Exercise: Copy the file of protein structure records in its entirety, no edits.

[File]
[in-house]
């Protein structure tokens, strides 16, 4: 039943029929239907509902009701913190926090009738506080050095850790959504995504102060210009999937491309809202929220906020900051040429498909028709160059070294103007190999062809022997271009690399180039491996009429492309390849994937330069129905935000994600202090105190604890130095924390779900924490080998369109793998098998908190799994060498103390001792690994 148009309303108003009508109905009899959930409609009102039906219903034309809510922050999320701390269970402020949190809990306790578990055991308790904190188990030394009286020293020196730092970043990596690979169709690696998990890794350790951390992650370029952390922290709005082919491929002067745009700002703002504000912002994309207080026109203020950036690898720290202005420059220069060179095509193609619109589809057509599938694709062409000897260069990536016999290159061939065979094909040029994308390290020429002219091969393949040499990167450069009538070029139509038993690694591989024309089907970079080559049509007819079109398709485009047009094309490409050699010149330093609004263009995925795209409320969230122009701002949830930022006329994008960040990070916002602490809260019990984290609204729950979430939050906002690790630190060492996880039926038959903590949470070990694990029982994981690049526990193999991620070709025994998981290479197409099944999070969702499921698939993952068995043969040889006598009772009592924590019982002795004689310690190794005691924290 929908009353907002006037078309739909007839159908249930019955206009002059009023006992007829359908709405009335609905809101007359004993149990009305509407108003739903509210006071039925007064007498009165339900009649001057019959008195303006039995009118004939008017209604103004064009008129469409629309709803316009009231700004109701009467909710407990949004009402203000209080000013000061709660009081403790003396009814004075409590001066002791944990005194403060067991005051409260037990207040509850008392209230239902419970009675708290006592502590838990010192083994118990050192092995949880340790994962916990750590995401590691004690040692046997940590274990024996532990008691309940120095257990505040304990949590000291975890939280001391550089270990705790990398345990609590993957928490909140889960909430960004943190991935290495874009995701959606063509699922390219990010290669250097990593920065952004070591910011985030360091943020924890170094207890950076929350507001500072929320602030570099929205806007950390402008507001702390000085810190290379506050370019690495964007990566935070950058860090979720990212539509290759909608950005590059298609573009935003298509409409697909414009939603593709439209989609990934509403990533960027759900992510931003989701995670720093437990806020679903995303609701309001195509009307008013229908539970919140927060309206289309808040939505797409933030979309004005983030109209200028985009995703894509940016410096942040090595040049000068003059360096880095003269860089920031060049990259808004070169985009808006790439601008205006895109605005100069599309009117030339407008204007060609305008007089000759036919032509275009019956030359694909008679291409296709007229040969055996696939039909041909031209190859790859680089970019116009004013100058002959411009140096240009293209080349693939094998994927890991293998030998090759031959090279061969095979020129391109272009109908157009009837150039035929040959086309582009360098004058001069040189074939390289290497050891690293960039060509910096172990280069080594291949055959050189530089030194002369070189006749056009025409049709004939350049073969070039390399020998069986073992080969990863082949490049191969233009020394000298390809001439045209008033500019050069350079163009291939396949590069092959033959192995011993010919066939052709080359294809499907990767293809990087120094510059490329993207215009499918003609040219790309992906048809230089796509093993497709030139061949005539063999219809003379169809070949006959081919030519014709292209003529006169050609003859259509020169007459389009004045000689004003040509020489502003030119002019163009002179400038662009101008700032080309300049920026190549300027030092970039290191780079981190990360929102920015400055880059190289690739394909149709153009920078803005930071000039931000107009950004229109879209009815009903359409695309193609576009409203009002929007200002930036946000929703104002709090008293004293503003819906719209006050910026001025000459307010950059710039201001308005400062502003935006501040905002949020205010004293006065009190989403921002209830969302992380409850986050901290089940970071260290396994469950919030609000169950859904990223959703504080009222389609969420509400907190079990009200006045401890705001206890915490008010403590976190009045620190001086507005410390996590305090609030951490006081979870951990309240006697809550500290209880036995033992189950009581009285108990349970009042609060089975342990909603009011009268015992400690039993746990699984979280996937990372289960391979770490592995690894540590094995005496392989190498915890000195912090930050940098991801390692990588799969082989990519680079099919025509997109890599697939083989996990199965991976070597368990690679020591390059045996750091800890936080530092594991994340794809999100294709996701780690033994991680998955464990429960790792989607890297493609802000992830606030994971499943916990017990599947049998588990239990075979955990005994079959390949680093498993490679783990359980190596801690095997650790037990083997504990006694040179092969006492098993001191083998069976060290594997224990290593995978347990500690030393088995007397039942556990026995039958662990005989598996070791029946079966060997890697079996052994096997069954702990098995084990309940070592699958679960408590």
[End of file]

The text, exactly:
[in-house]
């Protein structure tokens, strides 16, 4: 039943029929239907509902009701913190926090009738506080050095850790959504995504102060210009999937491309809202929220906020900051040429498909028709160059070294103007190999062809022997271009690399180039491996009429492309390849994937330069129905935000994600202090105190604890130095924390779900924490080998369109793998098998908190799994060498103390001792690994 148009309303108003009508109905009899959930409609009102039906219903034309809510922050999320701390269970402020949190809990306790578990055991308790904190188990030394009286020293020196730092970043990596690979169709690696998990890794350790951390992650370029952390922290709005082919491929002067745009700002703002504000912002994309207080026109203020950036690898720290202005420059220069060179095509193609619109589809057509599938694709062409000897260069990536016999290159061939065979094909040029994308390290020429002219091969393949040499990167450069009538070029139509038993690694591989024309089907970079080559049509007819079109398709485009047009094309490409050699010149330093609004263009995925795209409320969230122009701002949830930022006329994008960040990070916002602490809260019990984290609204729950979430939050906002690790630190060492996880039926038959903590949470070990694990029982994981690049526990193999991620070709025994998981290479197409099944999070969702499921698939993952068995043969040889006598009772009592924590019982002795004689310690190794005691924290 929908009353907002006037078309739909007839159908249930019955206009002059009023006992007829359908709405009335609905809101007359004993149990009305509407108003739903509210006071039925007064007498009165339900009649001057019959008195303006039995009118004939008017209604103004064009008129469409629309709803316009009231700004109701009467909710407990949004009402203000209080000013000061709660009081403790003396009814004075409590001066002791944990005194403060067991005051409260037990207040509850008392209230239902419970009675708290006592502590838990010192083994118990050192092995949880340790994962916990750590995401590691004690040692046997940590274990024996532990008691309940120095257990505040304990949590000291975890939280001391550089270990705790990398345990609590993957928490909140889960909430960004943190991935290495874009995701959606063509699922390219990010290669250097990593920065952004070591910011985030360091943020924890170094207890950076929350507001500072929320602030570099929205806007950390402008507001702390000085810190290379506050370019690495964007990566935070950058860090979720990212539509290759909608950005590059298609573009935003298509409409697909414009939603593709439209989609990934509403990533960027759900992510931003989701995670720093437990806020679903995303609701309001195509009307008013229908539970919140927060309206289309808040939505797409933030979309004005983030109209200028985009995703894509940016410096942040090595040049000068003059360096880095003269860089920031060049990259808004070169985009808006790439601008205006895109605005100069599309009117030339407008204007060609305008007089000759036919032509275009019956030359694909008679291409296709007229040969055996696939039909041909031209190859790859680089970019116009004013100058002959411009140096240009293209080349693939094998994927890991293998030998090759031959090279061969095979020129391109272009109908157009009837150039035929040959086309582009360098004058001069040189074939390289290497050891690293960039060509910096172990280069080594291949055959050189530089030194002369070189006749056009025409049709004939350049073969070039390399020998069986073992080969990863082949490049191969233009020394000298390809001439045209008033500019050069350079163009291939396949590069092959033959192995011993010919066939052709080359294809499907990767293809990087120094510059490329993207215009499918003609040219790309992906048809230089796509093993497709030139061949005539063999219809003379169809070949006959081919030519014709292209003529006169050609003859259509020169007459389009004045000689004003040509020489502003030119002019163009002179400038662009101008700032080309300049920026190549300027030092970039290191780079981190990360929102920015400055880059190289690739394909149709153009920078803005930071000039931000107009950004229109879209009815009903359409695309193609576009409203009002929007200002930036946000929703104002709090008293004293503003819906719209006050910026001025000459307010950059710039201001308005400062502003935006501040905002949020205010004293006065009190989403921002209830969302992380409850986050901290089940970071260290396994469950919030609000169950859904990223959703504080009222389609969420509400907190079990009200006045401890705001206890915490008010403590976190009045620190001086507005410390996590305090609030951490006081979870951990309240006697809550500290209880036995033992189950009581009285108990349970009042609060089975342990909603009011009268015992400690039993746990699984979280996937990372289960391979770490592995690894540590094995005496392989190498915890000195912090930050940098991801390692990588799969082989990519680079099919025509997109890599697939083989996990199965991976070597368990690679020591390059045996750091800890936080530092594991994340794809999100294709996701780690033994991680998955464990429960790792989607890297493609802000992830606030994971499943916990017990599947049998588990239990075979955990005994079959390949680093498993490679783990359980190596801690095997650790037990083997504990006694040179092969006492098993001191083998069976060290594997224990290593995978347990500690030393088995007397039942556990026995039958662990005989598996070791029946079966060997890697079996052994096997069954702990098995084990309940070592699958679960408590």